So here is a fundamental question for co-teachers to consider at this point in our time together right now…What is the distinction between the two teachers in the room?
Be completely and uncomfortably honest with yourselves and reflect on your teaching methods. How likely are you to fall into the banking model trap? (Thanks for being honest with yourselves and each other!)
If your classroom scale is tipping more toward the banking model approach, it’s not too late! Do not hang your head in shame.
Open your mind and your practice. Imagine your students saying, as Winston Churchill did…
I am always ready to learn although I do not always like being taught.
The Solution is Ready When We Are
In the spirit of Churchill’s quote, let’s remember that humans embody a naturally curious nature. Let’s consider how we can keep their curiosity alive by learning to connect students with their own thinking. Any lesson/lecture may be spruced up in a “go deep” sort of way when the teacher shares content for a segment of time—then allows students to connect their thinking with the content.
These suggestions are very low-tech, no-prep techniques that any teacher, any class, any age or grade level may apply to emphasize personal thinking and a meaningful learning process.
- Dialogue Journal: As teacher shares content, allow time for a 2-3 minute pause for students to jot down, sketch, and reflect on what they are thinking in reference to the content shared.
- 3–Minute Pause: This technique is similar to a dialogue journal, but it includes a formative assessment aspect, including some open-ended prompts (for example, “I was surprised about…I became more aware of…I want to know more about…”). This guided pause supports the organization of students’ thinking around asking questions, clarifying, and/or summarizing key points. This may be done through students jotting down ideas, or just allowing time for students to talk with a peer, or coming together in small groups.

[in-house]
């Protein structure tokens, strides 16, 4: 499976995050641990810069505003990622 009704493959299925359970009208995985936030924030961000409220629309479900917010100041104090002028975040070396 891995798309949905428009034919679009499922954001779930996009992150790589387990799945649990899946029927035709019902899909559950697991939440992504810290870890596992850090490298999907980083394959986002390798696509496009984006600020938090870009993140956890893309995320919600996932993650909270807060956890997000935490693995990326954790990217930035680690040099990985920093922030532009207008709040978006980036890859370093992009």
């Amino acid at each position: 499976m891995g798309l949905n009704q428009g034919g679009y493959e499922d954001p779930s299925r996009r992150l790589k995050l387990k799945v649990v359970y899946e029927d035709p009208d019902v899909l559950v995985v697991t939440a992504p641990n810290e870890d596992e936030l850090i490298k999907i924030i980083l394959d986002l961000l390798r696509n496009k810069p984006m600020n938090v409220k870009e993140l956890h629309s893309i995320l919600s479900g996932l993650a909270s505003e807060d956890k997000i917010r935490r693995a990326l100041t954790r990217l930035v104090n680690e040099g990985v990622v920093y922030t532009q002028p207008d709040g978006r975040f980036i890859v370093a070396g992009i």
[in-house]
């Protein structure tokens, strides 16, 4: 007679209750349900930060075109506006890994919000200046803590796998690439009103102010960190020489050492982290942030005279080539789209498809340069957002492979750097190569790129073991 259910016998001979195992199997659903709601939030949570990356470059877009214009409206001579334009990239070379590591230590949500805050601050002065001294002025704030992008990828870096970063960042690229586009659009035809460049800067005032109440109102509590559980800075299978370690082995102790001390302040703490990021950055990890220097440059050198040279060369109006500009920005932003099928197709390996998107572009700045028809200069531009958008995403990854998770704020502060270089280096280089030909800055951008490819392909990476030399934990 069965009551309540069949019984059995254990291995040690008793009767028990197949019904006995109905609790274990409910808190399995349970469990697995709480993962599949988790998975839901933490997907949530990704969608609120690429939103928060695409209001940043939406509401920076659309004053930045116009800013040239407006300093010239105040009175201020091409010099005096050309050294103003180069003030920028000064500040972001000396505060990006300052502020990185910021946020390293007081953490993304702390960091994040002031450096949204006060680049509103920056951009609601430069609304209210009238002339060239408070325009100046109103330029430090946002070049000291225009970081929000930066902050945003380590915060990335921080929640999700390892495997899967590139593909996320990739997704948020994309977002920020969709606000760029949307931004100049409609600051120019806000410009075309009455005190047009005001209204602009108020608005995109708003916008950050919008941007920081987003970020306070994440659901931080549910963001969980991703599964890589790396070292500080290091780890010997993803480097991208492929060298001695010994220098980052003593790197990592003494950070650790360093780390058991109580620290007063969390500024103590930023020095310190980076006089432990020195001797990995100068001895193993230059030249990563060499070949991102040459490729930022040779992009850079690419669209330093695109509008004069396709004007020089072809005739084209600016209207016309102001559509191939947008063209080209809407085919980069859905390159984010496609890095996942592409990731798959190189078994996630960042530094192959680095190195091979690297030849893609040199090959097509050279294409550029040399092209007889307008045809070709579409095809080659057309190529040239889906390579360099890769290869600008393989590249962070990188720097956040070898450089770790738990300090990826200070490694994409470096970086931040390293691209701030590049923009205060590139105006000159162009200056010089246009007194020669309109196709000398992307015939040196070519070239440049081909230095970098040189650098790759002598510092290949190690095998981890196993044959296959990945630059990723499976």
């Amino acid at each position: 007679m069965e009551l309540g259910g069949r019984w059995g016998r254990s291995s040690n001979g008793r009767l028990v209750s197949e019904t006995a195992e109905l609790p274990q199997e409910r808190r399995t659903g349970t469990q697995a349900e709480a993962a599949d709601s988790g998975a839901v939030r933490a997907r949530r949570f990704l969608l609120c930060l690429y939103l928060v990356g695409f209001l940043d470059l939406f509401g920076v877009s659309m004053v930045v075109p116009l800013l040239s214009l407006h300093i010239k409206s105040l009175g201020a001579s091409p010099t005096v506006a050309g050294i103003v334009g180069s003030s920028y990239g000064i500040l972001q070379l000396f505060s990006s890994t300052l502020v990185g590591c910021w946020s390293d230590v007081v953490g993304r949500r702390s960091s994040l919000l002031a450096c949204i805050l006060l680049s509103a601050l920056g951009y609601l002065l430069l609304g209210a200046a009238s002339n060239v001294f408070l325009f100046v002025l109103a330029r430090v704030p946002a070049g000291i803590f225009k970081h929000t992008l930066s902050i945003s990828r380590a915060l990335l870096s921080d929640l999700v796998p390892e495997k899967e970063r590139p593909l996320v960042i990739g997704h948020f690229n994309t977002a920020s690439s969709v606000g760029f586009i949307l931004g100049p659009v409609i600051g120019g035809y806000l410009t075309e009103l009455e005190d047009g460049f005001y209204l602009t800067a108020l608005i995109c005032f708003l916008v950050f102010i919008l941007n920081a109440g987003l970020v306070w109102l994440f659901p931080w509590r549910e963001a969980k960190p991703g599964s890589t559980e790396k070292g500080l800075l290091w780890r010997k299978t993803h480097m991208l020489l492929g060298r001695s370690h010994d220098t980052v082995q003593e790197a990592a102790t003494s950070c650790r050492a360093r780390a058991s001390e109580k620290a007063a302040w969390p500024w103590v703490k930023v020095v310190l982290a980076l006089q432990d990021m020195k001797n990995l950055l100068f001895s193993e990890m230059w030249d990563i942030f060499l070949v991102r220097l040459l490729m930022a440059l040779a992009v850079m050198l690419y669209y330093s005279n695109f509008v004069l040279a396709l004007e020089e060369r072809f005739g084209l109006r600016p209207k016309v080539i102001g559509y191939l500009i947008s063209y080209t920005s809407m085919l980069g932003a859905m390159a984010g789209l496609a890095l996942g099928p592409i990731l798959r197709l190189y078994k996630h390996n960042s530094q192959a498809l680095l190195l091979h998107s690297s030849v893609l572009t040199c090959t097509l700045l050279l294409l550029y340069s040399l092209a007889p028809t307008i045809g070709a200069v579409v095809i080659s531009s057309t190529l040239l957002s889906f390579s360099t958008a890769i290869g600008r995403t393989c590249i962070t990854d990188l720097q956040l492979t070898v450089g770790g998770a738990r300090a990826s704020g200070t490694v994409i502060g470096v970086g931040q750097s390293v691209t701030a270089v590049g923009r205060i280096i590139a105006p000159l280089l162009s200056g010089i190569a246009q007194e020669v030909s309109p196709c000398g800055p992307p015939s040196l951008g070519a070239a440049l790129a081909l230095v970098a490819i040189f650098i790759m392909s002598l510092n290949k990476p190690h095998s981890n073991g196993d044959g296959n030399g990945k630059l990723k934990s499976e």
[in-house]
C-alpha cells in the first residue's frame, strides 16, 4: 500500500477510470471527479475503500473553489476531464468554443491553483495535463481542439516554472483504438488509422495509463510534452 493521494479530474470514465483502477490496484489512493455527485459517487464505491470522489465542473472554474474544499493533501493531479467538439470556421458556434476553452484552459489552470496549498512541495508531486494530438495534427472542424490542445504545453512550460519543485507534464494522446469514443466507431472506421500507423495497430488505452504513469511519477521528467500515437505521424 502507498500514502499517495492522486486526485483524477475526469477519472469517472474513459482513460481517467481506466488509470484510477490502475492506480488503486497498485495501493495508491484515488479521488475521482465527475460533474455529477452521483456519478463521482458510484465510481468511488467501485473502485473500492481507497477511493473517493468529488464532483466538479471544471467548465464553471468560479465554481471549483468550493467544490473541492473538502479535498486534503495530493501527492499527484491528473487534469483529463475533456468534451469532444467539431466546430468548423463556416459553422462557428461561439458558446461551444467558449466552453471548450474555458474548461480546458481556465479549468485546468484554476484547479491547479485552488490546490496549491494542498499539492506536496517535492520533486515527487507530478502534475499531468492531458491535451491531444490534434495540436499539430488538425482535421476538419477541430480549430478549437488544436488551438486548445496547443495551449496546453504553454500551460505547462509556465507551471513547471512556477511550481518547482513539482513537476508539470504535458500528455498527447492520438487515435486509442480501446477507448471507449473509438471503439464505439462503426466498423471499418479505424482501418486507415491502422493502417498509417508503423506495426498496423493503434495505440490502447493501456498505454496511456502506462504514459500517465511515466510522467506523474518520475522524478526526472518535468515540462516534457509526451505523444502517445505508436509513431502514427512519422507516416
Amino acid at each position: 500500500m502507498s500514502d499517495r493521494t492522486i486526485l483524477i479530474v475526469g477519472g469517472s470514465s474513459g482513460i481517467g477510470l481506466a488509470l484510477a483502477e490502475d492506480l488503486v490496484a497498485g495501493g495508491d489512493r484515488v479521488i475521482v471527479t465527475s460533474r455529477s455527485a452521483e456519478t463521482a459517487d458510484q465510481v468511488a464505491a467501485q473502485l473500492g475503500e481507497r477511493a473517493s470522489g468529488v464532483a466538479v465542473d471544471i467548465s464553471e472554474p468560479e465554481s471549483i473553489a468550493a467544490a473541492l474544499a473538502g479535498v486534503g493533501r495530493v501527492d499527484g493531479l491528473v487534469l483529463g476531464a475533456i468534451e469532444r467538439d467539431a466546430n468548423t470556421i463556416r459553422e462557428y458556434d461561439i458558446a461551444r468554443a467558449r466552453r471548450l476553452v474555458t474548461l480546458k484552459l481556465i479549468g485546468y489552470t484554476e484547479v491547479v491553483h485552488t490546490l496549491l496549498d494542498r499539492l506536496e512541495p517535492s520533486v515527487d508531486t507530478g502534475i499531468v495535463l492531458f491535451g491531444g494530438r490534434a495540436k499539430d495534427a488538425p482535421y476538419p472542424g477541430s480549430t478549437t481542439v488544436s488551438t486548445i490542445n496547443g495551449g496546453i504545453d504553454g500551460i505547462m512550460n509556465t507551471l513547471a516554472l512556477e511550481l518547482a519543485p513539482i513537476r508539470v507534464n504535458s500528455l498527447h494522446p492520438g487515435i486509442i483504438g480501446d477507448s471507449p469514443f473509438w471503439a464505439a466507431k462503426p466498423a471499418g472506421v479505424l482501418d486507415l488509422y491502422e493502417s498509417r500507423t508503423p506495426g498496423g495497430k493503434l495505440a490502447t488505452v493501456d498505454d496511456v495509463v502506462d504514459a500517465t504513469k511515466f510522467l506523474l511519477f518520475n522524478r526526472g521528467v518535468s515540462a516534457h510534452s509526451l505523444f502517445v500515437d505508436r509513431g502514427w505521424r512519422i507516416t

- Compass Protocol: Find ways to make every student’s thinking visible. The Compass Protocol encourages students to connect with the content through four perspectives—each deepening the understanding for every thinker involved. When you click on the Compass Protocol link above, check out the other strategies for making your students’ thinking visible.
- UDL Strategies: Also, check out the newly designed UDL Guidelines for endless, research-based ideas for empowering all learners. Start by thinking through these five slides.
Let’s Make LRE a Reality
If every co-teacher takes the vow to move further away – with ever greater consistency and integrity – from a default banking model approach to teaching, we will most definitely embrace and consistently act upon our promise to provide the most effective and meaningful least restrictive environment experiences for every learner in the room.
Let’s make a vow to critically reflect and then to act—together! What is your next step in empowering every learner in your co-taught classroom?
Find more in Elizabeth Stein’s recent book, Two Teachers in the Room: Strategies for Co-Teaching Success from the Routledge/MiddleWeb partnership. MiddleWeb readers receive a 20% discount at Routledge with the code MWEB1.